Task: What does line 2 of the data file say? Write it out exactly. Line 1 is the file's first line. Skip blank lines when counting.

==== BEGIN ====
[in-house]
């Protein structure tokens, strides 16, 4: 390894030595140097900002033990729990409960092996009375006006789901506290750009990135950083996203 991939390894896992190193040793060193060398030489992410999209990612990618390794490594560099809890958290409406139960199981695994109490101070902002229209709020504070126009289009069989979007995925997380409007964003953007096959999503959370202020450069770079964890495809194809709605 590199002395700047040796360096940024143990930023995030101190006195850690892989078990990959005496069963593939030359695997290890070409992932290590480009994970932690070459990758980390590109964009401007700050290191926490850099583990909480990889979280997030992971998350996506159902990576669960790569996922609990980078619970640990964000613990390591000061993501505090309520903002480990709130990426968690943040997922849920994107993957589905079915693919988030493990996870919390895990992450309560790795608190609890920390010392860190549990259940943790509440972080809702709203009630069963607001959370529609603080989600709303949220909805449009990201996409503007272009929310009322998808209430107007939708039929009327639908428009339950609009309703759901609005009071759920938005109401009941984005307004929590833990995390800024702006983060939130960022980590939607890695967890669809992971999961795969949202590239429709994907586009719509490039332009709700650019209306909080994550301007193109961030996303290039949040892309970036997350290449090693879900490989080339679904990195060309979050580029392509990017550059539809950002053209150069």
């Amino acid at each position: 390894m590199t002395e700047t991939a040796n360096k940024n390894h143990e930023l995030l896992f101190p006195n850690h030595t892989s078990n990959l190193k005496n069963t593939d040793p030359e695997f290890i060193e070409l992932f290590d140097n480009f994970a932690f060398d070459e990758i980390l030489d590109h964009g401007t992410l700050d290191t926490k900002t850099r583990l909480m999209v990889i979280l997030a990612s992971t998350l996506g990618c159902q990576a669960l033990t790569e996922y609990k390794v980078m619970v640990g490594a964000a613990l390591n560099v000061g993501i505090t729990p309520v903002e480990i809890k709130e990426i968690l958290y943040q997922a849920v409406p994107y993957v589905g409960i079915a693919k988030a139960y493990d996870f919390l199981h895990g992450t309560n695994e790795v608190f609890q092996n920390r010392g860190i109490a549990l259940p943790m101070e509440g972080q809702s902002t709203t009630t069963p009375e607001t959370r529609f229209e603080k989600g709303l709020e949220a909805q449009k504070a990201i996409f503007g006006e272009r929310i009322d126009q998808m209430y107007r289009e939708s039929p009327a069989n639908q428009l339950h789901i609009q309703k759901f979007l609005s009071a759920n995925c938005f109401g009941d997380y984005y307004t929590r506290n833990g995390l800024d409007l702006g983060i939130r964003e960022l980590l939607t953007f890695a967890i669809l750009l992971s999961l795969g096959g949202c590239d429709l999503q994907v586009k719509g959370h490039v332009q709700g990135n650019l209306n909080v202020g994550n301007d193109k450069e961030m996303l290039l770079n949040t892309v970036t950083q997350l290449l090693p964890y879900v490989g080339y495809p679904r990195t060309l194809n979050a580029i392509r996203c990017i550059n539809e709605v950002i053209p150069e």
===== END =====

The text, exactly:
């Protein structure tokens, strides 16, 4: 390894030595140097900002033990729990409960092996009375006006789901506290750009990135950083996203 991939390894896992190193040793060193060398030489992410999209990612990618390794490594560099809890958290409406139960199981695994109490101070902002229209709020504070126009289009069989979007995925997380409007964003953007096959999503959370202020450069770079964890495809194809709605 590199002395700047040796360096940024143990930023995030101190006195850690892989078990990959005496069963593939030359695997290890070409992932290590480009994970932690070459990758980390590109964009401007700050290191926490850099583990909480990889979280997030992971998350996506159902990576669960790569996922609990980078619970640990964000613990390591000061993501505090309520903002480990709130990426968690943040997922849920994107993957589905079915693919988030493990996870919390895990992450309560790795608190609890920390010392860190549990259940943790509440972080809702709203009630069963607001959370529609603080989600709303949220909805449009990201996409503007272009929310009322998808209430107007939708039929009327639908428009339950609009309703759901609005009071759920938005109401009941984005307004929590833990995390800024702006983060939130960022980590939607890695967890669809992971999961795969949202590239429709994907586009719509490039332009709700650019209306909080994550301007193109961030996303290039949040892309970036997350290449090693879900490989080339679904990195060309979050580029392509990017550059539809950002053209150069």